"Then, about seven weeks ago, Mike Mushok auditioned for us. We had a few auditions with some very capable players; there were a couple of people in the on-deck/standby circle that wanted to come and play. But once Mike was here, they… didn't get to come and play. [Laughs]

"Actually, I knew that Mike was the guy even before we started playing. He's a very cool cat. We have the same sense of humor and a clean-headed, clear-eyed professional vibe. I'm not afraid to have a couple of brews when the time comes but not when we're playing. It's a very pro situation.

"Mike has added a new dimension to the band. I never listened to much Staind, so I was unaware of their heavy element. Mike brings the heaviness to the band - he's got that seven-string guitar and that baritone guitar. I feel very blessed to have him in the band. In the seven weeks that we've had him, we've completed the album - 15 songs. We'll put out a full hour for the people pretty soon."

Well, it's pretty clear that you're happy with how things are working out.

"Absolutely. I do push very hard in the studio but not dickishly so. I'm just professional, and these cats are all that. They're hard workers - that's what I was looking for.

Do you give Jessie a lot of direction for what you want him to play? Is there a set way you guys work at this point?

"All of the songs are mine from the get-go. All of the ones you hear on the EP and everything you're going to hear on the LP are my skeletons, my initial seeds - all the riffs are mine. I give the guys the demos, they learn my riffs, and then they play guitar in the studio. So I'm planting the seeds, and then I wait for them to bring the fruit.

"Actually, on the recording of Soldierhead, that's me playing guitar. Jessie plays the leads, but I'm doing rhythm. On the LP, everybody came in and did full parts. I'm just playing bass. The EP was very much a testing of the waters."

Metallica, 2000. (from left) James Hetfield, Newsted, Kirk Hammitt and Lars Ulrich. "There's no way I can't be influenced by that band," says Newsted. © Frank Trapper/Sygma/Corbis

The main guitar riff for Soldierhead is somewhat reminiscent of Metallica. Do you hear that, too, or is it just me?

"How can we not hear it? It's there!" [Laughs]

And Godsnake, lyrically, has a bit of a Don't Tread On Me vibe. You're not afraid to reference your past.

"Hey, man, I wear my influences on my sleeve. I was a Metallica fan before I joined the band; I was a Metallica fan while I was in the band; and I'm a Metallica fan out of the band, just as I always was. There's no way I can't be influenced by that band; I spent 15 years - one third of my life - in Metallica. When you've spent hours and hours with people, it rubs off on you.

"But I try to be wide-eyed and sponge-like with everybody I play with - guys like Zakk Wylde and Warren Haynes. When you're lucky enough to be with players like that, you should soak it up and spit it back out."

"I'm an old-school metal guy. At the end of the day, that's what I am - even though I've listened to a lot of different styles of music and I've played a lot of styles. It's always going to come out a certain way with me, and that's fine. I not ashamed of any part of my history, my biography, and I'm happy to spread 'em around. Everybody regurgitates, and that's all I'm doing."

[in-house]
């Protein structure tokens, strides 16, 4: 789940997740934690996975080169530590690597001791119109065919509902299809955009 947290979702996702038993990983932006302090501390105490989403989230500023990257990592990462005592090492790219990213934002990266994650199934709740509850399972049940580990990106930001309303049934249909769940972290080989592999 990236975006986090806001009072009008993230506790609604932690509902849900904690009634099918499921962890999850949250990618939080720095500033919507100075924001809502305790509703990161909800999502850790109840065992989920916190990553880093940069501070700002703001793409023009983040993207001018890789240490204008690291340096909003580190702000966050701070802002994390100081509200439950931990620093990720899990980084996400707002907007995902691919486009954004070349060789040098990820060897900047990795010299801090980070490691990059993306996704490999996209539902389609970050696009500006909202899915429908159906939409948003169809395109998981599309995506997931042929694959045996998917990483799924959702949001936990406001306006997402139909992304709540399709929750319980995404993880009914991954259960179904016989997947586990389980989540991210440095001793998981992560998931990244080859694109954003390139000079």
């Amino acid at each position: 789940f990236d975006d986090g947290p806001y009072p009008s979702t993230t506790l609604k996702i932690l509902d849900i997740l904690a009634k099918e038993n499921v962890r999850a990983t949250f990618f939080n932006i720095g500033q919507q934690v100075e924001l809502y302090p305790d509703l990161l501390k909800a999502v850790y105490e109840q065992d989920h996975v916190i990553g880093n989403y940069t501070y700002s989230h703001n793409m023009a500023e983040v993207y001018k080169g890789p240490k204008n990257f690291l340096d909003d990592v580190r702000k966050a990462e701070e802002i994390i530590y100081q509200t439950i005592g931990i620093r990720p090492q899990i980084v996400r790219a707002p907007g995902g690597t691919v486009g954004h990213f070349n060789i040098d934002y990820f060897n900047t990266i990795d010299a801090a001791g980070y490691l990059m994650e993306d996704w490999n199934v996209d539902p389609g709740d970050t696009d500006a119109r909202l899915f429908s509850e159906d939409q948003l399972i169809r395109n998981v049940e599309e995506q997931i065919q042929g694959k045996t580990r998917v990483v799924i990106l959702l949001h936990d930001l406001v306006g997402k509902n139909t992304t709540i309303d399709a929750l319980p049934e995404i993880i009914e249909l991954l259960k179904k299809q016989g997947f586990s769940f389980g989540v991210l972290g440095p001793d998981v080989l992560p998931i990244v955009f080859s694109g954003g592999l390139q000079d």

Talk to me about your playing with Gov't Mule. Of all the stints on your resume, that one is a little surprising.

"Warren called me up to jam when they were doing the Deepest End thing, right after they lost [Allen] Woody. They were looking bass players to kind of fill his shoes, and it literally took 24 bassists at a time. For real - literally. He was very special. So that's how it all started.

"I did some live shows with them, did some recording - it was a whole different facet. I'm very much a jam-oriented kind of cat myself; I've spent hours doing improvisational music. Hour-for-hour, I've spent more time doing that than anything else. Going in and jumping into the jam situation felt natural to me, but I had to be on my Ps and Qs because of the caliber of players.

"And I'll say this: Matt Abts from Gov't Mule is one of the most underrated drummers in the history of time. I've played with some of the craziest, sickest drummers, and he's definitely in top five or six."

Who would be some of the others on that list?

"Igor Cavalera from Sepultura, Thomas Pridgen from Mars Volta, Gene Hoglan, Tom Hunting from Exodus, Lars Ulrich, Michel from Voivod - those are some pretty serious drummers, man."

Hearing how jazzed you are about the recording you've done with these guys, I imagine you're itching to take them on the road.

"Oh, yeah. We're gonna crush it. People are going to get purity from us. A genuine rock 'n' roll, punk, old-school, thrash-metal ethic is what it comes down to. It's not too many frills right now, not a grand production, but that's all right. We let the music do the talking - that's it."

Do you plan to play any Metallica songs?

"Hey, man… hey, man… [Laughs] You know, there's there been two lead vocalists in Metallica in the 32-year history of the band: there's a guy named James Hetfield, and there's a guy named me. I only sang three or four songs, but the videos have kept me alive in people's eyes. I will touch upon the songs I am famous for from the bands I'm famous for."

For more info on Newsted, including tour dates, visit the band's official website.

Joe Bosso

Joe is a freelance journalist who has, over the past few decades, interviewed hundreds of guitarists for Guitar WorldGuitar PlayerMusicRadar and Classic Rock. He is also a former editor of Guitar World, contributing writer for Guitar Aficionado and VP of A&R for Island Records. He’s an enthusiastic guitarist, but he’s nowhere near the likes of the people he interviews. Surprisingly, his skills are more suited to the drums. If you need a drummer for your Beatles tribute band, look him up.